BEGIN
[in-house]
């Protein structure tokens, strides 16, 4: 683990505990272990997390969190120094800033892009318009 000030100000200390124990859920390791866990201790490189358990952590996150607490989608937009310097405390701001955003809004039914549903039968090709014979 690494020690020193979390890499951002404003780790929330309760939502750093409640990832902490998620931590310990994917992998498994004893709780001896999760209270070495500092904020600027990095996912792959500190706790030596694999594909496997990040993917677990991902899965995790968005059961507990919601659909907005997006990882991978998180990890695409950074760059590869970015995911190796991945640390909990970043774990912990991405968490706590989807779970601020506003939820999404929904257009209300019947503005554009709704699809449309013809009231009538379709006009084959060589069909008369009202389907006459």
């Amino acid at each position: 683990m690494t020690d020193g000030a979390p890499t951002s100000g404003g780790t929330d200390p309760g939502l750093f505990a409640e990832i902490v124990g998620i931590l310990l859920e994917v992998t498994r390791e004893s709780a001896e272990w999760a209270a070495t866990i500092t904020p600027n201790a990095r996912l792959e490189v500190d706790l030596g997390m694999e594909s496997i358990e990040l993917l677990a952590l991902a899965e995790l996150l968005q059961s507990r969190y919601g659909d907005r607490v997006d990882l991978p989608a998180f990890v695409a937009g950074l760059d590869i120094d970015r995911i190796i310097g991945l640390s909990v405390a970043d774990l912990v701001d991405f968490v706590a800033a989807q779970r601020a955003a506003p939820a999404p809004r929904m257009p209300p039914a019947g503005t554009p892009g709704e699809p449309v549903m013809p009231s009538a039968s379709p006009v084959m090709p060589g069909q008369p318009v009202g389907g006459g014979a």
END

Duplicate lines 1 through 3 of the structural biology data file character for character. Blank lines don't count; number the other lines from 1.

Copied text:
[in-house]
């Protein structure tokens, strides 16, 4: 683990505990272990997390969190120094800033892009318009 000030100000200390124990859920390791866990201790490189358990952590996150607490989608937009310097405390701001955003809004039914549903039968090709014979 690494020690020193979390890499951002404003780790929330309760939502750093409640990832902490998620931590310990994917992998498994004893709780001896999760209270070495500092904020600027990095996912792959500190706790030596694999594909496997990040993917677990991902899965995790968005059961507990919601659909907005997006990882991978998180990890695409950074760059590869970015995911190796991945640390909990970043774990912990991405968490706590989807779970601020506003939820999404929904257009209300019947503005554009709704699809449309013809009231009538379709006009084959060589069909008369009202389907006459």
């Amino acid at each position: 683990m690494t020690d020193g000030a979390p890499t951002s100000g404003g780790t929330d200390p309760g939502l750093f505990a409640e990832i902490v124990g998620i931590l310990l859920e994917v992998t498994r390791e004893s709780a001896e272990w999760a209270a070495t866990i500092t904020p600027n201790a990095r996912l792959e490189v500190d706790l030596g997390m694999e594909s496997i358990e990040l993917l677990a952590l991902a899965e995790l996150l968005q059961s507990r969190y919601g659909d907005r607490v997006d990882l991978p989608a998180f990890v695409a937009g950074l760059d590869i120094d970015r995911i190796i310097g991945l640390s909990v405390a970043d774990l912990v701001d991405f968490v706590a800033a989807q779970r601020a955003a506003p939820a999404p809004r929904m257009p209300p039914a019947g503005t554009p892009g709704e699809p449309v549903m013809p009231s009538a039968s379709p006009v084959m090709p060589g069909q008369p318009v009202g389907g006459g014979a």